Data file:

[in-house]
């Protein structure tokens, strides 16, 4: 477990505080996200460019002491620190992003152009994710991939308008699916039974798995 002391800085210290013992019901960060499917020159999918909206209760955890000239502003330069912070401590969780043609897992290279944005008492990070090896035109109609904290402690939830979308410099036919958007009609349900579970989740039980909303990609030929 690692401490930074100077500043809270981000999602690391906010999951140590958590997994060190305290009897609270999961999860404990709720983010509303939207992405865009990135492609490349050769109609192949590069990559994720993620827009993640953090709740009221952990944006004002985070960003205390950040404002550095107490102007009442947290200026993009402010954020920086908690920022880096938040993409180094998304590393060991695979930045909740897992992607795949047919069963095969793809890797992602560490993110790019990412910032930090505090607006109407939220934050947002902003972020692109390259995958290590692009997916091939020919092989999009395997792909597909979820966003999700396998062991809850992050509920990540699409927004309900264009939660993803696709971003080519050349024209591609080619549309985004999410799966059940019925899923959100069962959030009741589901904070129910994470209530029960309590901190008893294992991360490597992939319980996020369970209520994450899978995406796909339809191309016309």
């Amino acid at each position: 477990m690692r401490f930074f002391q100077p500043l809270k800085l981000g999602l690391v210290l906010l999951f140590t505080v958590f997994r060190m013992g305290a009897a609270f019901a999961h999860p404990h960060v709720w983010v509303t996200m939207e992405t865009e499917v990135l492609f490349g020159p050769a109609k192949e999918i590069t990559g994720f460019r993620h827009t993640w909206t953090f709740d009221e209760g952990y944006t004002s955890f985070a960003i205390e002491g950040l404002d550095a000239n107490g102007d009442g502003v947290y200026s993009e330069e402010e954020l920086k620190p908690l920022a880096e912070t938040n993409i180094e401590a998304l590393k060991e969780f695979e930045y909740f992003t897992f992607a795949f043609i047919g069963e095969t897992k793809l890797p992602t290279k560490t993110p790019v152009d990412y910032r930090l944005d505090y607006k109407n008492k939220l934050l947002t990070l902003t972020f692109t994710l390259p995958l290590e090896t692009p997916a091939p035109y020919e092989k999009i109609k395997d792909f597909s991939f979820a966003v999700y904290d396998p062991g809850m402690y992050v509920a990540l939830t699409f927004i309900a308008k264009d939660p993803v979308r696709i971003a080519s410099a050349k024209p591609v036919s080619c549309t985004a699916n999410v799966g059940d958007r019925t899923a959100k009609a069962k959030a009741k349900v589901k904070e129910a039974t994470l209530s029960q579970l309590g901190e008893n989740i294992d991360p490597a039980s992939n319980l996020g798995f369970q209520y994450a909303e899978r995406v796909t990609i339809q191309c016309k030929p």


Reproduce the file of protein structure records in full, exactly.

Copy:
[in-house]
């Protein structure tokens, strides 16, 4: 477990505080996200460019002491620190992003152009994710991939308008699916039974798995 002391800085210290013992019901960060499917020159999918909206209760955890000239502003330069912070401590969780043609897992290279944005008492990070090896035109109609904290402690939830979308410099036919958007009609349900579970989740039980909303990609030929 690692401490930074100077500043809270981000999602690391906010999951140590958590997994060190305290009897609270999961999860404990709720983010509303939207992405865009990135492609490349050769109609192949590069990559994720993620827009993640953090709740009221952990944006004002985070960003205390950040404002550095107490102007009442947290200026993009402010954020920086908690920022880096938040993409180094998304590393060991695979930045909740897992992607795949047919069963095969793809890797992602560490993110790019990412910032930090505090607006109407939220934050947002902003972020692109390259995958290590692009997916091939020919092989999009395997792909597909979820966003999700396998062991809850992050509920990540699409927004309900264009939660993803696709971003080519050349024209591609080619549309985004999410799966059940019925899923959100069962959030009741589901904070129910994470209530029960309590901190008893294992991360490597992939319980996020369970209520994450899978995406796909339809191309016309």
């Amino acid at each position: 477990m690692r401490f930074f002391q100077p500043l809270k800085l981000g999602l690391v210290l906010l999951f140590t505080v958590f997994r060190m013992g305290a009897a609270f019901a999961h999860p404990h960060v709720w983010v509303t996200m939207e992405t865009e499917v990135l492609f490349g020159p050769a109609k192949e999918i590069t990559g994720f460019r993620h827009t993640w909206t953090f709740d009221e209760g952990y944006t004002s955890f985070a960003i205390e002491g950040l404002d550095a000239n107490g102007d009442g502003v947290y200026s993009e330069e402010e954020l920086k620190p908690l920022a880096e912070t938040n993409i180094e401590a998304l590393k060991e969780f695979e930045y909740f992003t897992f992607a795949f043609i047919g069963e095969t897992k793809l890797p992602t290279k560490t993110p790019v152009d990412y910032r930090l944005d505090y607006k109407n008492k939220l934050l947002t990070l902003t972020f692109t994710l390259p995958l290590e090896t692009p997916a091939p035109y020919e092989k999009i109609k395997d792909f597909s991939f979820a966003v999700y904290d396998p062991g809850m402690y992050v509920a990540l939830t699409f927004i309900a308008k264009d939660p993803v979308r696709i971003a080519s410099a050349k024209p591609v036919s080619c549309t985004a699916n999410v799966g059940d958007r019925t899923a959100k009609a069962k959030a009741k349900v589901k904070e129910a039974t994470l209530s029960q579970l309590g901190e008893n989740i294992d991360p490597a039980s992939n319980l996020g798995f369970q209520y994450a909303e899978r995406v796909t990609i339809q191309c016309k030929p």